The first schools in Macedonia were opened in the late 9th and early 10h centuries in Ohrid and in western Macedonia by Ss. Clement and Naum. About 3,500 teachers were trained to spread literacy and establish Christianity throughout Macedonia. These schools, directly connected to monasteries, continued until the 14th century when their work ceased with the subjugation of Macedonia by the Turks. No data is available on their activities until the 17th and 18th century, when the monasteries of the Archangel Gabriel at Lesnovo (near Kratovo), St. Joakim at Osogovo (near Kriva Palanka), St. Prohor Pchinski, St. John Bigorski (near Debar), the Immaculate Mother of God (near Kichevo), St. Atanasius at Leshok (near Tetovo) are recorded as educational centers. The development of trade and craftsmanship necessitated the opening of secular schools, and the first such school was opened in Veles in 1838. Ten years later a similar school was opened in Skopje, in 1852 one was opened in Kumanovo and in 1854 one in Tetovo in a continuing, growing process.
Increasingly, schools were funded by outside powers to spread foreign propaganda within Macedonia, attempting to convert Macedonians to other ethnoses and offering classes in foreign languages. In 1904, 1,375 Greek schools with 2,100 teachers taught 63,763 students; in the 1906-07 school year 303 Serbian schools were in operation. The partition of Macedonia between Bulgaria, Greece and Serbia meant the ban of the use of Macedonian in schools, most strictly enforced in Aegean Macedonia where Macedonian was banned both in schools and in public life in general. In Pirin Macedonia, pre-partition exarchate schools teaching in Bulgarian remained open, and in Vardar Macedonia all instruction was in Serbianthe Macedonian language was forbidden for public use.
After 1944, there were 300,000 illiterates aged 10 to 50 in Macedonia, 64 percent of the population.
From the mere 337 teachers and 4,336 students in Macedonia at that time, education in Macedonia was strengthened in 1958-59 to 1,600 teachers at 964 elementary schools with 63,324 students, with an additional 199 secondary schools with 3,920 teachers and 107,600 students. Albanian and Turkish-language instruction was introduced, and in 1958-59 there were 183 Albanian-language schools with 28,000 students and 510 Albanian instructors, and 27 Turkish-language schools with 8,000 students and 170 Turkish instructors.
The first vocational school in Macedonia was opened by the Serbian teacher Jovan Neshkovich in Veles, educated students in the rudiments of business and trade. In 1868 in Shtip, Josif Kovachev opened a pedagogical school to train of teachers and clergy. In 1874, Kovachev opened a similar school in Prilep, where many teachers were trained although it operated for only three years. In the school year 1913-1914, the first teachers school was opened in Skopje with 288 students.
In 1946-1947, in addition to the three existing vocational schools, a secondary school of agriculture was opened in Bitola, a secondary technical school in Skopje and two secondary nursing schools in Skopje, as well as 36 secondary schools for workers. By the school year 1958-1959, secondary vocational schools were attended by 11,749 students, and the number of students at the workers schools reached 8,686.
Today, the Republic of Macedonia operates 1,050 elementary schools with a total of 260,659 students and 13,102 instructors. In addition, there are 44 special elementary schools with 1,397 students and 17 adult education elementary schools, attended by 835 students. In the school year 1993-94 there were 90 secondary schools with 74,000 students and 4,487 teachers, plus 16 music schools and one ballet school with 4,203 students, an Orthodox ecclesiastical secondary school with 123 students and an Islamic ecclesiastical secondary school with 263 students.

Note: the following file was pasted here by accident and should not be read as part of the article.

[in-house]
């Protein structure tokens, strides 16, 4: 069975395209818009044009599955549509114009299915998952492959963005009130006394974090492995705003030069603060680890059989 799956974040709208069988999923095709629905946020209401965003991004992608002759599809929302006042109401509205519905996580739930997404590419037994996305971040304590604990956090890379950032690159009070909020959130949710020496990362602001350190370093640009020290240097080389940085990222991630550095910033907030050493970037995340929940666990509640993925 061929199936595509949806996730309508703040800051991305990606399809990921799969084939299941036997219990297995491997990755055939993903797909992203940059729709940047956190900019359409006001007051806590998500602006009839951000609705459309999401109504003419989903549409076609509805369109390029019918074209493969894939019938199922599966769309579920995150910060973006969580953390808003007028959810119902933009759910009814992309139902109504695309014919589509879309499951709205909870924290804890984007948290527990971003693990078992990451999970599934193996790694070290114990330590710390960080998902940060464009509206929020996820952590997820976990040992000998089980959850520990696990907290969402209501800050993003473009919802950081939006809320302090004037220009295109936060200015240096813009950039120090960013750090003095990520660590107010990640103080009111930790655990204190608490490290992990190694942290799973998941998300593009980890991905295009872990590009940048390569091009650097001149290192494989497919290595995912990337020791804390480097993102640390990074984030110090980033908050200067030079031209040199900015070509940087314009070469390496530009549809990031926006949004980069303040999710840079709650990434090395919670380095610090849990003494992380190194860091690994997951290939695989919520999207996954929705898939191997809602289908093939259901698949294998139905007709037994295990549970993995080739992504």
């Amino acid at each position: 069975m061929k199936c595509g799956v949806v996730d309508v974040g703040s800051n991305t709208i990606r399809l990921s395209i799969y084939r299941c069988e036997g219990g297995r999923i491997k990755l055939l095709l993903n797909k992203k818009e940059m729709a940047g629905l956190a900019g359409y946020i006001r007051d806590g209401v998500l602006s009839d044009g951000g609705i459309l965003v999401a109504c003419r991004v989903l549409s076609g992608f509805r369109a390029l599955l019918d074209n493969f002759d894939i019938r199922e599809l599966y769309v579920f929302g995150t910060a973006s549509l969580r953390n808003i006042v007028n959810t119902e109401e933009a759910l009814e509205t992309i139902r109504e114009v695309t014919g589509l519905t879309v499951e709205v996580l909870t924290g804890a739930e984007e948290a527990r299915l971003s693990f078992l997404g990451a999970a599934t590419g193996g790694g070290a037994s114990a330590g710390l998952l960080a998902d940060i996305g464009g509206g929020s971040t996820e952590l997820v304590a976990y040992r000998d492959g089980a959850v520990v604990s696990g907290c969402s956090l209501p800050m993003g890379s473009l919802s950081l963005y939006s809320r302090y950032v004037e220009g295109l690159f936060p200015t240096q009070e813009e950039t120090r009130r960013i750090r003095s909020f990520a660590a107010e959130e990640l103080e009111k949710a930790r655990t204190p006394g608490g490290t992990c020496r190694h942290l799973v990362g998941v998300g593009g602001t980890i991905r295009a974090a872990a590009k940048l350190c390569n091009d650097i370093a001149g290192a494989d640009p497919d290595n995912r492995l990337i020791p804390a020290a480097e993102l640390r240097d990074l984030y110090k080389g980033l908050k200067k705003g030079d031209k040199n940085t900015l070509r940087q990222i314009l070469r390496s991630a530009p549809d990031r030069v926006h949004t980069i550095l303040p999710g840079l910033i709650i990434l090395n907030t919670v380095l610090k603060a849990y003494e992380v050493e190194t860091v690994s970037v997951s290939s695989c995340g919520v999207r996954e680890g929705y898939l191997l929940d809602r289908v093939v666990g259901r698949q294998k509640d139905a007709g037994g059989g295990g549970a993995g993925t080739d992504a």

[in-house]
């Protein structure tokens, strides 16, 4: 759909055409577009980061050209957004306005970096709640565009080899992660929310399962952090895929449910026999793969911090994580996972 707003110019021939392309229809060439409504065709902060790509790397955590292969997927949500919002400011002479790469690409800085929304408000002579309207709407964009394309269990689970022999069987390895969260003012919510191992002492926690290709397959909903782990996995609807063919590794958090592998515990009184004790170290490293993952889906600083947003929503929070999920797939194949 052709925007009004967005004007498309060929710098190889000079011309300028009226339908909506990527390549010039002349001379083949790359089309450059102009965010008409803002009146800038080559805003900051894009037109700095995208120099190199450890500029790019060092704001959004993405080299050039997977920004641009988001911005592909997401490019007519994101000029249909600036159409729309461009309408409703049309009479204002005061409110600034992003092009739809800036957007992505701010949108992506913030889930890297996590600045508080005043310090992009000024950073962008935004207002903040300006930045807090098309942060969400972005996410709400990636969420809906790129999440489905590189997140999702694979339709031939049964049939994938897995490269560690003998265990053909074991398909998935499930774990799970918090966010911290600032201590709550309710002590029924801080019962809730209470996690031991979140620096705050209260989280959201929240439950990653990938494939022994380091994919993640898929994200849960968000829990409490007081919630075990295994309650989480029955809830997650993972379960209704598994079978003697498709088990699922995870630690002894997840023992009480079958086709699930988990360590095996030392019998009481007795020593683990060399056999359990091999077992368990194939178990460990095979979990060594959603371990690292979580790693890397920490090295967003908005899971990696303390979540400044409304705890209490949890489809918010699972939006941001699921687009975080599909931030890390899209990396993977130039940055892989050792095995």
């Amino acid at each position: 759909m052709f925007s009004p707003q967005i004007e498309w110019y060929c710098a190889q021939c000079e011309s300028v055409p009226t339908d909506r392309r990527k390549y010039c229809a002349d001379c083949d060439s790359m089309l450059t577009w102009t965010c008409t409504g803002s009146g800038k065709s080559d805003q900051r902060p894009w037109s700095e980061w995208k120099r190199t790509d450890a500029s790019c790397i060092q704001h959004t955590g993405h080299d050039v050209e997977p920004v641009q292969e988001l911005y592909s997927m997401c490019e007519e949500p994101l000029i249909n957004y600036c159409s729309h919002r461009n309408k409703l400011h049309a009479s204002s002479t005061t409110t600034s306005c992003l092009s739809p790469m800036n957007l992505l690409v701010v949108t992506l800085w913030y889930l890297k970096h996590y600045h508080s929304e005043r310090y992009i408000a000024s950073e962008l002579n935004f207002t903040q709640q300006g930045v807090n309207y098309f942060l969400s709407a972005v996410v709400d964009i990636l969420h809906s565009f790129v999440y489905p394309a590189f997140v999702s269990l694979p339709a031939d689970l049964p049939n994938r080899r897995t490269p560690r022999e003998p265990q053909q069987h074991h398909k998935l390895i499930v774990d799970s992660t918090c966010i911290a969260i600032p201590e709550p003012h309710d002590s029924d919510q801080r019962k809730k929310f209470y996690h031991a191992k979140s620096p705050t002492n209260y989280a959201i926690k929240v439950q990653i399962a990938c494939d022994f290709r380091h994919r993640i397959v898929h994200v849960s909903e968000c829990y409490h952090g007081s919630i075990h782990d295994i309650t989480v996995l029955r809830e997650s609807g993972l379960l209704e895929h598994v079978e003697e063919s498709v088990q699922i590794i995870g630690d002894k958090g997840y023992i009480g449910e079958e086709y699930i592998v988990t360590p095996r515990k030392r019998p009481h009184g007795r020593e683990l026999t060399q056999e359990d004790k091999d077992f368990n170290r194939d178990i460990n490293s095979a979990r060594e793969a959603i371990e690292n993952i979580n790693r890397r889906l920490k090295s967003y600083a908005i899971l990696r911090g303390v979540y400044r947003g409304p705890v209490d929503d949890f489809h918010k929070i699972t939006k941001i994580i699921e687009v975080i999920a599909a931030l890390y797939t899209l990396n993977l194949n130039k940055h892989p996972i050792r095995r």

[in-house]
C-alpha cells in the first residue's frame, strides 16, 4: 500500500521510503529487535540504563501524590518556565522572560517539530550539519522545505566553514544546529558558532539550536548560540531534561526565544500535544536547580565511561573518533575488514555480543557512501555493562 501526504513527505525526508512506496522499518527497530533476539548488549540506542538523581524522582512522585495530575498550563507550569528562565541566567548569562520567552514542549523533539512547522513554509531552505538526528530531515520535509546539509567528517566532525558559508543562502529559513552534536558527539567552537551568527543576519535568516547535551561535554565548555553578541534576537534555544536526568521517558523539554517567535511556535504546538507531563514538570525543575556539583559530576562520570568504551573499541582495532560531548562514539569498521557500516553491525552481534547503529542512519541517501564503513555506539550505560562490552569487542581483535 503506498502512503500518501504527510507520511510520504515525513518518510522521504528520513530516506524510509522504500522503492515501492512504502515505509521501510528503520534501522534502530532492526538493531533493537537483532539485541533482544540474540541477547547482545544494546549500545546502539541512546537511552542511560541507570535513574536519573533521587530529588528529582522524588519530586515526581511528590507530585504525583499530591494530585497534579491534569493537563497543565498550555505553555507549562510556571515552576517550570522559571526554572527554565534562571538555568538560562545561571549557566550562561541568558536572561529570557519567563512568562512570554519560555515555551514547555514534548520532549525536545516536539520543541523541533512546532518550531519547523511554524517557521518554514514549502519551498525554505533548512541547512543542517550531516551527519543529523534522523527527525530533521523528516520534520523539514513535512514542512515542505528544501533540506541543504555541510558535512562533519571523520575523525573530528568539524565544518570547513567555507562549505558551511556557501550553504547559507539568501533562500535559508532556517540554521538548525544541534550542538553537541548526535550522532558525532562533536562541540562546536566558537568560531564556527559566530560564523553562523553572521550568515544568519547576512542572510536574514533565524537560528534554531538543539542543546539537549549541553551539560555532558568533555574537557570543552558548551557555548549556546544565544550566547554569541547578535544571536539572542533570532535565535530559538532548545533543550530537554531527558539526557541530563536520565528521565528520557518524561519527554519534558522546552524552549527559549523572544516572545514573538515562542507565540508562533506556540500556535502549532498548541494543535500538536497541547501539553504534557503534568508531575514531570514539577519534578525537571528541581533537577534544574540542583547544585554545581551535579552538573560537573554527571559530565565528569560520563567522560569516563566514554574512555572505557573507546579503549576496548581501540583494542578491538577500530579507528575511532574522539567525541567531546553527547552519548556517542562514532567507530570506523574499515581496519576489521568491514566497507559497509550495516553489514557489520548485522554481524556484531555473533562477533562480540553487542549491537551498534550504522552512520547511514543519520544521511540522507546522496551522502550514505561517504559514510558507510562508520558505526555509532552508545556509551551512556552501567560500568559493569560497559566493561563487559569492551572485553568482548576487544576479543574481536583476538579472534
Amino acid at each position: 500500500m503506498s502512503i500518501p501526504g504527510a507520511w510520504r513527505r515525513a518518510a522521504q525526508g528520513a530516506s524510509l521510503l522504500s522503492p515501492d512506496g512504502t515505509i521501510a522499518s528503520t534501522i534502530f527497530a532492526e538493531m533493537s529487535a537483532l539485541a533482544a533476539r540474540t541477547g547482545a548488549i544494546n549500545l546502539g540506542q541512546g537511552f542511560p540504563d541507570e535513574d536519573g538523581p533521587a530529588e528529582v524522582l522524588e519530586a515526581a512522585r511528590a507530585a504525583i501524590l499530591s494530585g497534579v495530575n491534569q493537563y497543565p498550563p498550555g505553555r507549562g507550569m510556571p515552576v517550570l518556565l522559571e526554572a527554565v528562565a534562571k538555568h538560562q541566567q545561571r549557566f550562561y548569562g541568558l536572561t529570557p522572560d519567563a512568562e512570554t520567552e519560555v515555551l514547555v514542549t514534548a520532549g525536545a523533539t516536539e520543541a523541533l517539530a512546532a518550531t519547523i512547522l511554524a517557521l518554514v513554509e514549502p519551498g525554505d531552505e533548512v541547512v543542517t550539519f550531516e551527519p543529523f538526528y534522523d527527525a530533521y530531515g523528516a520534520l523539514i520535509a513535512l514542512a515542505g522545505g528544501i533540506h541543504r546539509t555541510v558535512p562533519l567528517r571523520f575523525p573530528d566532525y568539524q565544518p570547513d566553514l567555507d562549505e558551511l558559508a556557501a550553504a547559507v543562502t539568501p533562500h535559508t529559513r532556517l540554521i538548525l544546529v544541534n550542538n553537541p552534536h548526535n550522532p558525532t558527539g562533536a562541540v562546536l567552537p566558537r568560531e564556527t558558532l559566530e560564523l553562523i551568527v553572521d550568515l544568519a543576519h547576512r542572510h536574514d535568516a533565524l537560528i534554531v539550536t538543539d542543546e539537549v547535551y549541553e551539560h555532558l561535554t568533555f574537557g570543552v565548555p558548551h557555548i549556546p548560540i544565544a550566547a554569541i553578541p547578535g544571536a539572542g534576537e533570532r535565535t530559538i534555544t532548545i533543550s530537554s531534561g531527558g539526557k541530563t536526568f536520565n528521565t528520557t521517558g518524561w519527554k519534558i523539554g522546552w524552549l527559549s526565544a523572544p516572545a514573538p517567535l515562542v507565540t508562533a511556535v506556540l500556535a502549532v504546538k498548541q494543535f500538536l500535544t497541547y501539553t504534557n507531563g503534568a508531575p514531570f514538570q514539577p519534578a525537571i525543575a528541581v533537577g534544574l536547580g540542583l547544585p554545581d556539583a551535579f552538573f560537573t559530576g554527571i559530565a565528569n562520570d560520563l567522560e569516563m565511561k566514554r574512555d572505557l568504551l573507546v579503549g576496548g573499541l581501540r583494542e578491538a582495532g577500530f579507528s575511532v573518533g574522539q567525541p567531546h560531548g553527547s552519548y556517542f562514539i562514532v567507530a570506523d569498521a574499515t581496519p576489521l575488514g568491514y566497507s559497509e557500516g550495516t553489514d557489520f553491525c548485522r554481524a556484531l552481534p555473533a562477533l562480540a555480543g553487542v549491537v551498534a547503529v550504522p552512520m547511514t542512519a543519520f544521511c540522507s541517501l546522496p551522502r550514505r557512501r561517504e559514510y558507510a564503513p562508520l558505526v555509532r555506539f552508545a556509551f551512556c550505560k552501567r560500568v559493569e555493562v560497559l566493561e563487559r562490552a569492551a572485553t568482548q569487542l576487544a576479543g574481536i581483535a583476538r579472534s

In the school year 1992-1993 809 elementary schools taught in the Macedonian language, attended by 183,044 students and instructed by 9,057 teachers. There were also 280 Albanian-language elementary schools with 69,952 students and 3,517 teachers, 54 Turkish-language elementary schools attended by 5,172 students and operated by 289 teachers, and 13 Serbian-language elementary schools with 1,009 students. 90 secondary schools, with a total of 65,855 students and 4,092 teachers are Macedonian-language. Albanian is the language of instruction in 11 secondary schools with a combined total of 4,169 students and 306 teachers, and Turkish was taught in two secondary schools with a total of 219 students. These totals are slightly suspect, however, due to the prevalence of bilingualism.
In all, there were 28,782 children completing elementary schools in 1992-93, and 15,704 children completing secondary schools.
There are two universities in Macedonia, the University of Skopje and the University of Bitola. Between the two universities, the following faculties operate with a total of 2,394 instructors: science and mathematics, architecture, civil engineering, mechanical engineering, electrical engineering, technical studies, mining and geology, chemical engineering and metallurgy, medicine, dentistry, agriculture, forestry, economics, law, philology, Orthodox-theology, physical education, visual, musical and dramatic arts, interdisciplinary studies of journalism, technical education, occupational health protection.
There are also six graduate schools, including medicine, agriculture (in Bitola), agriculture (in Strumica), and teacher training colleges in Skopje, Bitola and Shtip.
The total number of university students attending these institutions in 1994-1995 was 29,057, including 15,692 women. 114,679 students have received college degrees in the period from 1948 to 1993, 1,831 Masters degrees have been granted, and 1,052 doctorates have been awarded since 1957, when the first doctorate was presented at the University of Skopje.
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